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City Council Moves Forward on Residential Parking Permits

Atlantic Yards-area proponents say plan is needed to prevent onslaught of game-day drivers, while others argue it's just another new tax.

Residential Parking Permits are one step closer to coming to Brooklyn and across the city after a city council committee voted 6-1 to move legislation on the topic to the full council for a vote.

The plan, which needs to be approved in Albany, would allow the city council along with community boards and the Department of Transportation to implement permits in neighborhoods that request them.

About a hundred people crowded into a city council hearing room yesterday morning to have their say on the issue.

Most speakers were for the permits, saying they are badly needed, not only by residents bracing for the flood of cars expected to arrive when the , but also by the area surrounding Yankee stadium, where fans routinely park on sidewalks and in front of hydrants, as well as neighborhoods across the city that commuters drive to in order to park and catch the train.

“I have to get up early in the morning—6 a.m. to find a parking space before the onslaught comes,” said Theresa Fisher of Fort Greene.

“Sometimes I get home from work and I have to wait two hours to get a parking spot,” said a woman from Prospect Heights who lives on Dean Street a block from the construction. “This is going to get worse and worse. There’s going to be noise, air pollution. I have 21-month-old twins. This is going to be ridiculous.”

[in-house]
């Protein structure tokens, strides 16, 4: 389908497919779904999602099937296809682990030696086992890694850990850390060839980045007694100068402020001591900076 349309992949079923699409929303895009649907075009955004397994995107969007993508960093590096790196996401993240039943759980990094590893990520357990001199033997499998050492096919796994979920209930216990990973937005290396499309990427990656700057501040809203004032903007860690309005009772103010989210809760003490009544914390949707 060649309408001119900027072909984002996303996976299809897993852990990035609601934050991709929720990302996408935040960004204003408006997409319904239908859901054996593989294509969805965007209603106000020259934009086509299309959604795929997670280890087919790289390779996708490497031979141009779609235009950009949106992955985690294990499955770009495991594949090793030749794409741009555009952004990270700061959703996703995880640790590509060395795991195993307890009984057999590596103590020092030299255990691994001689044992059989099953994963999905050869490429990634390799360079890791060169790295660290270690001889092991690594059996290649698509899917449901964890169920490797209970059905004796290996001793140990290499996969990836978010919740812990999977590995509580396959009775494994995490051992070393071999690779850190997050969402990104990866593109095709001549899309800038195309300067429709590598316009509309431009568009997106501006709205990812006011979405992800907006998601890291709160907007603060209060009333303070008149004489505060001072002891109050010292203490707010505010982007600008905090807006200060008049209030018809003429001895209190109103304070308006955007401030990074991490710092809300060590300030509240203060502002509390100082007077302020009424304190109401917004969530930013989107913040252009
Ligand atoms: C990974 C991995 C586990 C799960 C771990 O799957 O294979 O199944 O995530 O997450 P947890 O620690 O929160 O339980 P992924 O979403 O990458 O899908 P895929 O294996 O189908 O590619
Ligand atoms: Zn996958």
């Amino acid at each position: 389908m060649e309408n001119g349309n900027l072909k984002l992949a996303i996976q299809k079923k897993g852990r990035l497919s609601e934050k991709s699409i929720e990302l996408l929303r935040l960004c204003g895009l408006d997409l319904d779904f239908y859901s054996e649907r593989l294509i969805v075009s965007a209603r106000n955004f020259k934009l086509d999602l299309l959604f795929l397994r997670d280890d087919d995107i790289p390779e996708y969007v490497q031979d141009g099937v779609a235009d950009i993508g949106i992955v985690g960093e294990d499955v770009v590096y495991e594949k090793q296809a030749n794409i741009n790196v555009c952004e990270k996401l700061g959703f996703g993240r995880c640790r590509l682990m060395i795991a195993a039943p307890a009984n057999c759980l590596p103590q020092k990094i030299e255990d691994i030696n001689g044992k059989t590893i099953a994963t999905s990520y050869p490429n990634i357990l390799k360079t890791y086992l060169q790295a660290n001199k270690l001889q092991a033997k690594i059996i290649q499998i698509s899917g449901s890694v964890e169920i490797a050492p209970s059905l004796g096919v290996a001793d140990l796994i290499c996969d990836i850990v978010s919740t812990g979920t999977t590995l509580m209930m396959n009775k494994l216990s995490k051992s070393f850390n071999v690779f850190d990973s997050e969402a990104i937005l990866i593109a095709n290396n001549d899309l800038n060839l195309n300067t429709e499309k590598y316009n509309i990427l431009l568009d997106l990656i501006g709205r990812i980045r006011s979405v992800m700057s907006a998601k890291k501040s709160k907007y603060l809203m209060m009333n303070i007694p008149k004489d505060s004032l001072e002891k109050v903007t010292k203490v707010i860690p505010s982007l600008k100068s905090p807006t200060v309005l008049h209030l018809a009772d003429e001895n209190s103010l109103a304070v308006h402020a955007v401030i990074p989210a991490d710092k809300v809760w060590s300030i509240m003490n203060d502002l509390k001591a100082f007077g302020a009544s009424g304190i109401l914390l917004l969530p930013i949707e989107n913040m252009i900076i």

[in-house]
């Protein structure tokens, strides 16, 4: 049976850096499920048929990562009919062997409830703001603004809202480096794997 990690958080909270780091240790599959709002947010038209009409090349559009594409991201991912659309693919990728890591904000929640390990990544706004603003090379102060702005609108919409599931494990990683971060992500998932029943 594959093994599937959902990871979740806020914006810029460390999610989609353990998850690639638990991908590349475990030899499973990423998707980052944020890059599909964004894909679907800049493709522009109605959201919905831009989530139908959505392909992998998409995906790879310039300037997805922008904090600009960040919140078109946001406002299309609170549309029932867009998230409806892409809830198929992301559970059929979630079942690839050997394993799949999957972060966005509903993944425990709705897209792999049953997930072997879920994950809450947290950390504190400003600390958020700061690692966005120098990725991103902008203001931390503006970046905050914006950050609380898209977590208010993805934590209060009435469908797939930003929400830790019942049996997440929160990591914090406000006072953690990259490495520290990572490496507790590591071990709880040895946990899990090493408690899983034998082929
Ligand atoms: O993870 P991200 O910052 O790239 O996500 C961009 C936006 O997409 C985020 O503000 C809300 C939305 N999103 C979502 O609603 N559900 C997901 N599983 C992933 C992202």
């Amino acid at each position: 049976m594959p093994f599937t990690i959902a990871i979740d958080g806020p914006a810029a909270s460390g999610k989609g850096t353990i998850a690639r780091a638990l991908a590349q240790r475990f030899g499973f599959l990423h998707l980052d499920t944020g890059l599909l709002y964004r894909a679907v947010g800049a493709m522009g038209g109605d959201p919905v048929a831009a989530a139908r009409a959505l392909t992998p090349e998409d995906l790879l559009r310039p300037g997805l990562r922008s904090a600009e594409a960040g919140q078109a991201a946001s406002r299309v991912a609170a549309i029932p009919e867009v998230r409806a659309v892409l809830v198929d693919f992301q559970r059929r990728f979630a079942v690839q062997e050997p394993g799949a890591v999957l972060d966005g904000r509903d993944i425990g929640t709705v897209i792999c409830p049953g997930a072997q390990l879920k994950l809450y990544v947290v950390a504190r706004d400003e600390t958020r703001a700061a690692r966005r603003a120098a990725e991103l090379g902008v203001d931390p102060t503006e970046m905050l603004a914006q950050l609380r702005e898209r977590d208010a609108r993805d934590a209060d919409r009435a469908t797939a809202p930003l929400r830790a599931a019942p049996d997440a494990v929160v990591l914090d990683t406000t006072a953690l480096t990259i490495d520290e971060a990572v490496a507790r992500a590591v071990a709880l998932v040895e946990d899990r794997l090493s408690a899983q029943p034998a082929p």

But others said parking permits would be just another tax instituted by the city, that the “park and ride” problem would just move to the next neighborhood over, and that permits would make it difficult for people to drive to visit friends or run errands in other parts of their borough.

"This is the wrong way to go” said Councilman Lewis Fidler of Sheepshead Bay who cast the dissenting vote. “New Yorkers will have a new fee to pay everywhere in every part of this city.”

“I’m afraid of this slippery slope,” agreed Kim Brandon of Prospect Heights. I know we need to do something … I just think that the long-term residents and seniors that still own property in that community are so heavily taxed.”

The legislation is sponsored by State Sen. Daniel Squadron and Assemblywoman Joan Millman, who represent neighborhoods around Atlantic Yards as well as downtown Brooklyn and Brooklyn Heights, where commuters routinely park.

Councilwoman Letitia James, who represents Prospect Heights, Fort Greene and Bed-Stuy, said despite the arena's location on top of a transit hub, an estimated 5,600 cars will be driven to an average event, and, with only an 1,100-spot surface lot planned, most of those cars will troll the neighborhood looking for parking, not only taking up sports, but creating traffic and air pollution problems as well. 

“We want to make sure that we are not completely overrun, that our children are not killed trying to cross the street and that we can breathe,” said community activist Jo Anne Simon, who lives in Boerum Hill.